A Utah man agreed to a plea deal last week, admitting that he spearheaded an international scam that bilked Montezuma County residents out of about $60,000.
Appearing before Chief District Court Judge Doug Walker on Thursday, Nov. 5, Leroy Mariner, 28, of Salt Lake City, pleaded guilty to misdemeanor and felony theft charges. Mariner will be sentenced on Dec. 10.
Last week’s proceedings were temporarily stayed after Mariner admitted that he failed to re-apply for a public defender. Last month, the court ordered another application at the request of special prosecutor Todd Risberg, who claimed that Mariner’s financial conditions had changed since his initial request for a court-appointed attorney in July 2014.
“This is contemptuous,” Walker told Mariner on Thursday. “Quit dinking around with me. I’m not dinking around with you.”
Walker subsequently ordered Mariner to sit in the gallery. After taking up six other criminal cases, Walker called Mariner back before the bench. That’s when Risberg announced the plea deal, nearly identical to the agreement that was rescinded in June after Mariner failed to pay restitution.
The new agreement, which requires $40,000 in restitution, doesn’t include a jail cap on the misdemeanor theft charge. The felony count, which includes a deferred judgment and sentence, could ultimately be dismissed if Mariner complies with court mandates while under supervised probation for four years. If Mariner fails to comply, he could be sentenced up to 12 years in prison followed by three years of parole.
According to Risberg, Mariner devised a bizarre scheme to scam area residents during three months in 2013. Charged with a dozen felony and misdemeanor theft and fraud charges, Mariner reportedly helped to arrange a failed online education program through the Cortez-based Unlimited Learning Center for his native Independent State of Samoa.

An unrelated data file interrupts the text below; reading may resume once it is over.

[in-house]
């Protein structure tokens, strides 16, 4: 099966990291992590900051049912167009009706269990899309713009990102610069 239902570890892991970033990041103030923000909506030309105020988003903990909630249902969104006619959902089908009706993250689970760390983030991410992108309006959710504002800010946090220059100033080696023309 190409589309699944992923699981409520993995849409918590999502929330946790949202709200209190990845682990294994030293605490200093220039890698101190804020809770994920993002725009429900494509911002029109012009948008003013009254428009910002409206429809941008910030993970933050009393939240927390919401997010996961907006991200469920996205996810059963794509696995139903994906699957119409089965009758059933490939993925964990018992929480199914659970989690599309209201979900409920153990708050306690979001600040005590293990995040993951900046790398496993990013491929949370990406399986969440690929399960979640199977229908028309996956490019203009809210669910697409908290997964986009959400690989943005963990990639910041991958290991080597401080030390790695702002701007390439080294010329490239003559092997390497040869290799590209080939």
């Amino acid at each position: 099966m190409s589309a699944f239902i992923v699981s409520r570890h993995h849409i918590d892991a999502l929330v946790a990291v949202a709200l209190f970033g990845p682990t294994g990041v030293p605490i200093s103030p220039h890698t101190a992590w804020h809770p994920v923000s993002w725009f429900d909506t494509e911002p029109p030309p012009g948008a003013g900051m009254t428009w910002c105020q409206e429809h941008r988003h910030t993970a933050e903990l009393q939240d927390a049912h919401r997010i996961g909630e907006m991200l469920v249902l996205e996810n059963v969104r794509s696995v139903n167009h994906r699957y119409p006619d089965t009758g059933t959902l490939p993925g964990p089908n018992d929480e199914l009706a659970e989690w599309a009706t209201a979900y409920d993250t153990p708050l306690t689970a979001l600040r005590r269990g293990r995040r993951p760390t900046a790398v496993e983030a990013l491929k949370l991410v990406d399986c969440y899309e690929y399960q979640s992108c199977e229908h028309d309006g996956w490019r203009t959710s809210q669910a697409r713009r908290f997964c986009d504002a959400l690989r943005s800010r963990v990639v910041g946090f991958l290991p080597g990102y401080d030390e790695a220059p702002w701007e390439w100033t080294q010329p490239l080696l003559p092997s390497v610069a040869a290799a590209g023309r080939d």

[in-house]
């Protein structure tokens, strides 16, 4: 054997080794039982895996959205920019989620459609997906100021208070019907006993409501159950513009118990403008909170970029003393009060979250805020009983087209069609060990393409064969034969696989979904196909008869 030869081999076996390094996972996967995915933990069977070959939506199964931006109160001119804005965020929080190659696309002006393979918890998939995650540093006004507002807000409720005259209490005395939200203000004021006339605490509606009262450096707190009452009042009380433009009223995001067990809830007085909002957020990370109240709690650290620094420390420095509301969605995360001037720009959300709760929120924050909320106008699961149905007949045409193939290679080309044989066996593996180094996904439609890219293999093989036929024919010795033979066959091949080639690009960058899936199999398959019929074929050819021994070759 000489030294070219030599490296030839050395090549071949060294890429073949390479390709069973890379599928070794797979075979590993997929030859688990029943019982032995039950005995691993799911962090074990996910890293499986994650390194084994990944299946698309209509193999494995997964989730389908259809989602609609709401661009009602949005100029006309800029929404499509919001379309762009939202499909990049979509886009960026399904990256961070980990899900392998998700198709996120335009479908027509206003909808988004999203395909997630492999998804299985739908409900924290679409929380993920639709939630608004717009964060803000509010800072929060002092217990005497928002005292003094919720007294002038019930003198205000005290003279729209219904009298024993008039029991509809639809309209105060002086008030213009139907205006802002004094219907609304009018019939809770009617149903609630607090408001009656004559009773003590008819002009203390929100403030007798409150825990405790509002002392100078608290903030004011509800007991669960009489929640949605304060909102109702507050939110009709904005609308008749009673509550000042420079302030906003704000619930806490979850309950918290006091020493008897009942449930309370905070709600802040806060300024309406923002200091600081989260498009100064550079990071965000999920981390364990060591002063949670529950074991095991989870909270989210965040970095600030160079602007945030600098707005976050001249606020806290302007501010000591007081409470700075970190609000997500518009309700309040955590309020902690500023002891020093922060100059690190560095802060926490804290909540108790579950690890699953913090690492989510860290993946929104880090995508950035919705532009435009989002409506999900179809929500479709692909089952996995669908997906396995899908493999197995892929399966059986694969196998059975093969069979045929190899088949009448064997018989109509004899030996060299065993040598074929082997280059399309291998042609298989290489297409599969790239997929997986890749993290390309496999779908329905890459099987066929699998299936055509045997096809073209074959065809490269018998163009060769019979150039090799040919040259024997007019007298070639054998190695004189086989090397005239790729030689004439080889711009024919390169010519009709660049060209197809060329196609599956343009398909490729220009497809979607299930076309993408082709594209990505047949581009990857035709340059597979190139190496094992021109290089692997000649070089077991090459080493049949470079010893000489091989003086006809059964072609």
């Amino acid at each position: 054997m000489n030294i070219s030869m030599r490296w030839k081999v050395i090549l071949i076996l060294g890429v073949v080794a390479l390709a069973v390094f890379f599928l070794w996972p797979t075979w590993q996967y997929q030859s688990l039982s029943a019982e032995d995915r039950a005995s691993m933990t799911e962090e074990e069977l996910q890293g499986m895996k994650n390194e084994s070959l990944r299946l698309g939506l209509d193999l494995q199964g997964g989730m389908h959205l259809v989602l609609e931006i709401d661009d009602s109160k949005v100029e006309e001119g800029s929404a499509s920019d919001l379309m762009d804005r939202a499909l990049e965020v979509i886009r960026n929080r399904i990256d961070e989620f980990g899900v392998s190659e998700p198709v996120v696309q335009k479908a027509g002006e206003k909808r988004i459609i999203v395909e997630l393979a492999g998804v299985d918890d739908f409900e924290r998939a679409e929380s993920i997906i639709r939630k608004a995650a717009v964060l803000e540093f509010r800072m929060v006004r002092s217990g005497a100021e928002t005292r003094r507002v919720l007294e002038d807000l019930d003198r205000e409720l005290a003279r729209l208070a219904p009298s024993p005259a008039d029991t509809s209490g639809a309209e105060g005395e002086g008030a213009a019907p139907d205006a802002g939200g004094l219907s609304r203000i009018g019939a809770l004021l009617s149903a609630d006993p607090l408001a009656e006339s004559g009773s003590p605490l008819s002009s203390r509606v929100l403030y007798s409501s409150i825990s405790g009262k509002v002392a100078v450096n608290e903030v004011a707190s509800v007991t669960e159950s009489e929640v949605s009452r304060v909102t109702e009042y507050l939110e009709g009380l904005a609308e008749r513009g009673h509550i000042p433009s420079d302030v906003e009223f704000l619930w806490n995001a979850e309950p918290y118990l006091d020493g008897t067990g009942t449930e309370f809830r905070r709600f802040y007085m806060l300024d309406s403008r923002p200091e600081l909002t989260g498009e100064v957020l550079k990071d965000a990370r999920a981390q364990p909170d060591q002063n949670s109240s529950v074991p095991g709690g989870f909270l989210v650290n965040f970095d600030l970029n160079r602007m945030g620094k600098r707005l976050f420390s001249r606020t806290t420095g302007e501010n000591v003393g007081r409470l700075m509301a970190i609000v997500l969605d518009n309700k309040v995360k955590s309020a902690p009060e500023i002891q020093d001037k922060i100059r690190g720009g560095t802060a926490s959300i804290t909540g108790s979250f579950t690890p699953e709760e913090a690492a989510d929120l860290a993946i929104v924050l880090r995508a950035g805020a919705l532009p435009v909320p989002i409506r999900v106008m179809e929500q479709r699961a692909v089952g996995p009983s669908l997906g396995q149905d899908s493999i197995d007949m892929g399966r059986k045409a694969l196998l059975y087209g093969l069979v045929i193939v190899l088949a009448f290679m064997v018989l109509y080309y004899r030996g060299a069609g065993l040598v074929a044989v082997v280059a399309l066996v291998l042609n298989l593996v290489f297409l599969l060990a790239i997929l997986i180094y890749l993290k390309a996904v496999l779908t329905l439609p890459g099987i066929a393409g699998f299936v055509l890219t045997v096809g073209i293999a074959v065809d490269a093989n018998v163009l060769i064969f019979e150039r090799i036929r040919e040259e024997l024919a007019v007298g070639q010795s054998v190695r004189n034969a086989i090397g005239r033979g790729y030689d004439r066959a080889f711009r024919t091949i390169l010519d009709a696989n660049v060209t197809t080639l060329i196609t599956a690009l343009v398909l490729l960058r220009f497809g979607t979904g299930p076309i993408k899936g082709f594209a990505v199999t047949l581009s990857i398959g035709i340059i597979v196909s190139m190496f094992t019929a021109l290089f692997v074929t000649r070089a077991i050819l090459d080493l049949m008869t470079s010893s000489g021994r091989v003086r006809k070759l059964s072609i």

Mariner, a Samoan living in Cortez at the time, was studying political science at Utah State University by taking online classes at the Unlimited Learning Center. One day, he struck up a conversation about his homeland, some 5,600 miles away in the Pacific Ocean, with Ann Miller, executive director of the learning center at E. Second Street.
When she learned that Samoa didn’t have access to web-based educational programs, Miller quickly offered to help. Coincidently, Mariner, who claimed he was the nephew of the Samoan ambassador to the U.S., and he arranged for the ambassador and high-ranking Samoan education, health and cultural affairs ministers to meet with local officials.
Mariner and the Samoan delegation subsequently rubbed elbows with county commissioners, tribal leaders, school leaders and even the sheriff, which all led to a public signing ceremony.
Turns out, it was part of a peculiar international sham.
One of several named victims, Ann Miller, executive director of the Unlimited Learning Center, allegedly fell prey after loaning her personal credit card to Mariner. He’s accused of using the credit card to fund a vacation to Dallas for several Samoan dignitaries. Miller’s out-of-pocket expenses, including airfare, hotel, gambling and alcohol charges, totaled some $30,000.
Miller also told the court that she loaned Mariner her personal credit card for emergency expenses after the Samoan ambassador reportedly lost his wallet.
Using her card, Miller said, the international delegation took a trip to Dallas, and spent about $30,000, some of it on gambling and alcohol spending. Miller said Mariner made promises to refund the expenses, but she never saw a penny.
At a previous hearing, Miller described Mariner as an “unscrupulous and blatantly dishonest” liar. She has requested that he be jailed, citing officials spent numerous man-hours training teachers, developing curriculums and readying online instructions.
Mariner has yet to offer any explanation, but he did apologize in open court over the summer.
“People were hurt,” Mariner said. “I’m sorry.”